Cloak Intercept: A Feature Badly In Need Of a New Name

Ships with a cloaking device have a special feature built into them. Any time they have a primary enemy selected, and are intercepting something belonging to the primary enemy, they get to trump the battle order. Friendly codes don’t matter, nor do the kill mission or primary enemy settings from the opponent. The ship with the cloaking device enters combat against the ship it is intercepting before any other combat occurs.

If you’ve studied Chasing Carriers, you know that if you’re playing one of the stealth races, you must hit your opponents where it counts — you must attack the ships that are supporting their operations because your ships are not strong enough to fight their big ones.

Analyzing the Threat

Here’s an example from one of my completed games. My opponents, a Lizard and Crystalline alliance, saw two of my ships coming through their area: ship 125, a Cobol Class Research Cruiser, and ship 402, a Virgo Class Battlestar.

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If you were my opponents, could you figure out what I was doing? I had set a short waypoint so I was not showing my heading. But they had seen these ships farther away before, and now these two ships were nearing their space.

The Cobol Class Research Cruiser is the single most useful ship that the Missing Colonies of Man can build – it has a bioscanner, it can lay mines, and most importantly its ramscoop device allows it to create its own fuel while traveling.

If you see two ships together, one at warp 9 and the other at warp 0, it’s very likely that one ship is towing the other. Why would it make sense for a Cobol to tow a Virgo? Because the Cobol creates its own fuel and only requires two engines. The Virgo has six engines, so quite often players put low-grade engines on them and tow them around.

So if you were my opponent, seeing this in your space would be a clear indication: the Cobol is towing the Virgo, the Virgo has low-grade engines, and the Cobol is the fuel source for this two-ship battlegroup.

Eliminating the Threat

My Lizard and Crystalline opponents had several options to deal with this threat, not the least of which would be to lay webs. But what other options are available?

They could simply intercept the group with strong ships and attack it. But if they had sent a T-Rex or Diamond Flame Class Battleship to intercept this pair, they would have entered combat against the USS Death, a Virgo Class Battlestar.

Screen shot 2013-10-16 at 11.03.30 AMAnd any of those battleships would die a very painful death upon fighting that beast. This monster would smash any of your little torpedo thingies to smithereens. Sending a big battleship out to fight an even bigger carrier is not a good plan.

Here’s another choice that is an excellent plan: to use cloak intercept, that feature badly in need of a new name. My opponents could choose one of their Lizard ships with a cloaking device (such as the Lizard Class Cruiser or Saurian Class Light Cruiser) and mark 7 or mark 8 torpedoes, set its waypoint to (2089,3192), primary enemy to the Colonies, and mission to intercept ship 125, the CC Enterprise.

After the host runs, what would the results be?  My opponent’s Lizard Class or Saurian Class Cruiser would first attack the CC Enterprise, a Cobol Class Research Cruiser.

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And of course, their cloaker will easily win the fight and destroy the lowly Cobol. The next combat would pit the Virgo against the cloaker, and the cloaker will be destroyed. So using this feature involves the sacrifice of a cloaking ship in order to eliminate one specific ship in the enemy fleet first.

What would happen next? Well, the location of this pair of ships was far away from my nearest fuel source. Due to its low-tech engines and very heavy mass, it cannot travel very far or very fast with just 954kt of fuel. The destruction of the Cobol which was both towing and supplying fuel, would cause this large battlestar to be stuck behind enemy lines, rendering it no longer a threat to any planet it can’t reach or to any ship that can outrun it.  The Virgo Class Battlestar USS Death would become helplessly handicapped by its lack of mobility.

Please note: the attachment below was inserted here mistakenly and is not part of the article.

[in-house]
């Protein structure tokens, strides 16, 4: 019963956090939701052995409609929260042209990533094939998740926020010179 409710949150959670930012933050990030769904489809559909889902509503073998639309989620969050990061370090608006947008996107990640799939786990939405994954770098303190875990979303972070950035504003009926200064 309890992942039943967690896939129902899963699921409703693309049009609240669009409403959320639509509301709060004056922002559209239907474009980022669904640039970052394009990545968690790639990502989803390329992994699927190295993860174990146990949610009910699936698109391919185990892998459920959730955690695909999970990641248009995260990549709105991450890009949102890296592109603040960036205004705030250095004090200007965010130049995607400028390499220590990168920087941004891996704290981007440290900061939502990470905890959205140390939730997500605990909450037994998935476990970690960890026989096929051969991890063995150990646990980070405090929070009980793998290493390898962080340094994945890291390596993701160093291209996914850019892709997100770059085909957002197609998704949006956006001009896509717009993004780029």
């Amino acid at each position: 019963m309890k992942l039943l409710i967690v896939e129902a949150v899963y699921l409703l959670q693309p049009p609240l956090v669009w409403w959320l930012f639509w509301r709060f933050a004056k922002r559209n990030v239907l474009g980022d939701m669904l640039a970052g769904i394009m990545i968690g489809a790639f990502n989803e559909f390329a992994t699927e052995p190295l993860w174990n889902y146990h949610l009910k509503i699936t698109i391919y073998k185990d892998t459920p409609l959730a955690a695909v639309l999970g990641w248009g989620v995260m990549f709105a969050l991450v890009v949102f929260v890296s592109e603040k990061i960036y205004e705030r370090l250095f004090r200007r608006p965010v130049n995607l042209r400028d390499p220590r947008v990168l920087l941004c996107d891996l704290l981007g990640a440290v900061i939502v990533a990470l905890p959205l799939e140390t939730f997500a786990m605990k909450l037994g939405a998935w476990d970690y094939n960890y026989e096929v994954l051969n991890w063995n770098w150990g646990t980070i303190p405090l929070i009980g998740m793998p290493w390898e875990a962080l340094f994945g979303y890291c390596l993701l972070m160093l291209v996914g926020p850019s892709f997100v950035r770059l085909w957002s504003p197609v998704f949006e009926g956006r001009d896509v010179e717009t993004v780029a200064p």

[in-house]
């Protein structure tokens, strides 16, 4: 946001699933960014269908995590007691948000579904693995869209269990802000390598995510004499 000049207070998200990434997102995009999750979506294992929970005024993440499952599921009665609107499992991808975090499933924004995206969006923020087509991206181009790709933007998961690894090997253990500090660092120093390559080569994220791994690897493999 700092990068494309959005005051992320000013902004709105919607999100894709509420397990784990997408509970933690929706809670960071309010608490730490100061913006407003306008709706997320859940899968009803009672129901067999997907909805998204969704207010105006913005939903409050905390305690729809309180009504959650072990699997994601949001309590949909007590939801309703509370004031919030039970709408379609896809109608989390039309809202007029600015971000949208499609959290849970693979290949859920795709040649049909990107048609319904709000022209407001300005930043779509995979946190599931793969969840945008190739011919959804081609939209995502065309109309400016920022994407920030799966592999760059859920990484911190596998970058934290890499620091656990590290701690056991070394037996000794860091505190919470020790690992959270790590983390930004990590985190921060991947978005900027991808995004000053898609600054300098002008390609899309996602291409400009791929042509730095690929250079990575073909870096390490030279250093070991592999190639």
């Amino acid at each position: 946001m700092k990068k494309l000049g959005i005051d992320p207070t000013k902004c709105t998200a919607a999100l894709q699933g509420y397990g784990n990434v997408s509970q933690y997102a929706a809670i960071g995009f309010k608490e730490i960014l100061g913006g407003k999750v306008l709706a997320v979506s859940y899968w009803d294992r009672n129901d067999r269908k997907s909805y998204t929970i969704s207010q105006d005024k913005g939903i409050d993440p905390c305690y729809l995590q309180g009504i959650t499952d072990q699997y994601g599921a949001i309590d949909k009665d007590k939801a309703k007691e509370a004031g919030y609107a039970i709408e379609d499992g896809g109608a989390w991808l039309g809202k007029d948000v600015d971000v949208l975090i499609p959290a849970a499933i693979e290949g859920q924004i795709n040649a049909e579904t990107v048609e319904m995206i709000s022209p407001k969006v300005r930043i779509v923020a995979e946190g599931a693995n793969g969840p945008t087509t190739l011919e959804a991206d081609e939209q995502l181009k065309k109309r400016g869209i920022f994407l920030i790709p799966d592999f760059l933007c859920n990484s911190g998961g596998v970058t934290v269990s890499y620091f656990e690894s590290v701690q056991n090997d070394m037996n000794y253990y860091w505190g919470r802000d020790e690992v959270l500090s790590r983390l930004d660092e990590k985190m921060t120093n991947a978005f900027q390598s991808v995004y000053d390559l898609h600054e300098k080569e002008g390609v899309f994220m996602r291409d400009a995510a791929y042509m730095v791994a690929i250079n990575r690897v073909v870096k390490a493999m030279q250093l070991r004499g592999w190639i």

The Battle Order

Notice my friendly codes in the two above ships. The Virgo’s friendly code of 112 would assure that it would fight before the Cobol if the pair were attacked in spite of its lower ID number, right? Yes! The ship with friendly code of 112 always fights before the ship with friendly code of mkt unless an enemy ship with a cloaking device makes use of that special feature that allows it, by using the intercept mission, to trump the normal battle order.

Other Strategic Uses of this Feature

Big Beefer referred to the cloak intercept feature in his article on Loki Logic. Indeed, the Loki Class Destroyer is a prime target for interceptors because of the Loki’s decloaking capability. Privateers and Fascists, and others who hold cloaking ships, often want the Loki destroyed before anything else.

The Firecloud Class Cruiser, the most feared weapon of the Cyborg, is also a prime target for interceptors. Destroying the Firecloud can often break a critical link in an approaching battlegroup. “Critical link” is perhaps an understatement, since the Firecloud is the ship that can bring dozens of huge carriers into anyone’s backyard instantly.

These are the most popular targets for this intercept feature, but it opens numerous tactical possibilities. Cloaking races must study enemy fleets to understand what the enemy is doing, and when the target is easy to hit, don’t piddle around! Hit the target!

Let’s say you are playing the Lizards and you see an enemy warship driving by, towing a Neutronic Fuel Carrier that weighs 910kt. The Reptile Class Destroyer with 2 plasma bolts that you have sitting on your planet hissing can intercept that fuel carrier and destroy an enormous source of fuel for your enemy!

Timing is very important. I recently saw a Bird player lose a game on Planets.Nu because of one tremendous mistake. He had Dark Wing Battleships sitting around guarding planets, and all had access to fuel and torpedoes. Suddenly a BR4 towing a Firecloud appeared from outside the map. He saw it coming, and he was in reach of intercepting the Firecloud as it approached. In this particular case, he would have easily destroyed both the Firecloud and the BR4, so an intercept would not have even involved a sacrifice as it usually does! But he made a tremendous mistake and thought it would be better to sit and guard his planets. By not intercepting the critical ship at the right time, his neighborhood was suddenly filled with cubes, and he was soundly defeated. Resistance is futile if you don’t intercept at the right moment! When faced with something frightening, our first impulse is watchful waiting. But when you have a chance to intercept, do not wait one turn to see what happens. Kill the Firecloud. Kill the Loki. Kill the Cobol. Eliminate the threat.